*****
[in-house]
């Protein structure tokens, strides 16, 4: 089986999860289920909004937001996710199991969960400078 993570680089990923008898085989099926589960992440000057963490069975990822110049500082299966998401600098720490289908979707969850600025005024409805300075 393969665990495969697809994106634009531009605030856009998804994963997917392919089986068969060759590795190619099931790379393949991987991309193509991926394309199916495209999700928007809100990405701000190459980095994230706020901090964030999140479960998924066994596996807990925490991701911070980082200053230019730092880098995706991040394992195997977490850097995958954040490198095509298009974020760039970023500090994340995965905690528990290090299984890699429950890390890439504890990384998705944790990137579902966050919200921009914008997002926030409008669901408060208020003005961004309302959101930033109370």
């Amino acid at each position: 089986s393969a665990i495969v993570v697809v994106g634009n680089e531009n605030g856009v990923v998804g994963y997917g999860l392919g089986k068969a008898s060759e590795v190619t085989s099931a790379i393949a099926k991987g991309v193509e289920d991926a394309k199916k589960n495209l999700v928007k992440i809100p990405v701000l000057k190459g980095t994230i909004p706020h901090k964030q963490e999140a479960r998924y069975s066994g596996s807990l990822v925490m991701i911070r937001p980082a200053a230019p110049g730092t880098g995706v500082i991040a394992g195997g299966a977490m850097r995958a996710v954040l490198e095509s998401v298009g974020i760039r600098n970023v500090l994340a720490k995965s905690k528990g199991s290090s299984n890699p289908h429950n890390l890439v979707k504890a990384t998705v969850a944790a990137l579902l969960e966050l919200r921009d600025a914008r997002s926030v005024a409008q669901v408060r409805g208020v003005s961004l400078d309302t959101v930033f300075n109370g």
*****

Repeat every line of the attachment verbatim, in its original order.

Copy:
[in-house]
């Protein structure tokens, strides 16, 4: 089986999860289920909004937001996710199991969960400078 993570680089990923008898085989099926589960992440000057963490069975990822110049500082299966998401600098720490289908979707969850600025005024409805300075 393969665990495969697809994106634009531009605030856009998804994963997917392919089986068969060759590795190619099931790379393949991987991309193509991926394309199916495209999700928007809100990405701000190459980095994230706020901090964030999140479960998924066994596996807990925490991701911070980082200053230019730092880098995706991040394992195997977490850097995958954040490198095509298009974020760039970023500090994340995965905690528990290090299984890699429950890390890439504890990384998705944790990137579902966050919200921009914008997002926030409008669901408060208020003005961004309302959101930033109370």
């Amino acid at each position: 089986s393969a665990i495969v993570v697809v994106g634009n680089e531009n605030g856009v990923v998804g994963y997917g999860l392919g089986k068969a008898s060759e590795v190619t085989s099931a790379i393949a099926k991987g991309v193509e289920d991926a394309k199916k589960n495209l999700v928007k992440i809100p990405v701000l000057k190459g980095t994230i909004p706020h901090k964030q963490e999140a479960r998924y069975s066994g596996s807990l990822v925490m991701i911070r937001p980082a200053a230019p110049g730092t880098g995706v500082i991040a394992g195997g299966a977490m850097r995958a996710v954040l490198e095509s998401v298009g974020i760039r600098n970023v500090l994340a720490k995965s905690k528990g199991s290090s299984n890699p289908h429950n890390l890439v979707k504890a990384t998705v969850a944790a990137l579902l969960e966050l919200r921009d600025a914008r997002s926030v005024a409008q669901v408060r409805g208020v003005s961004l400078d309302t959101v930033f300075n109370g």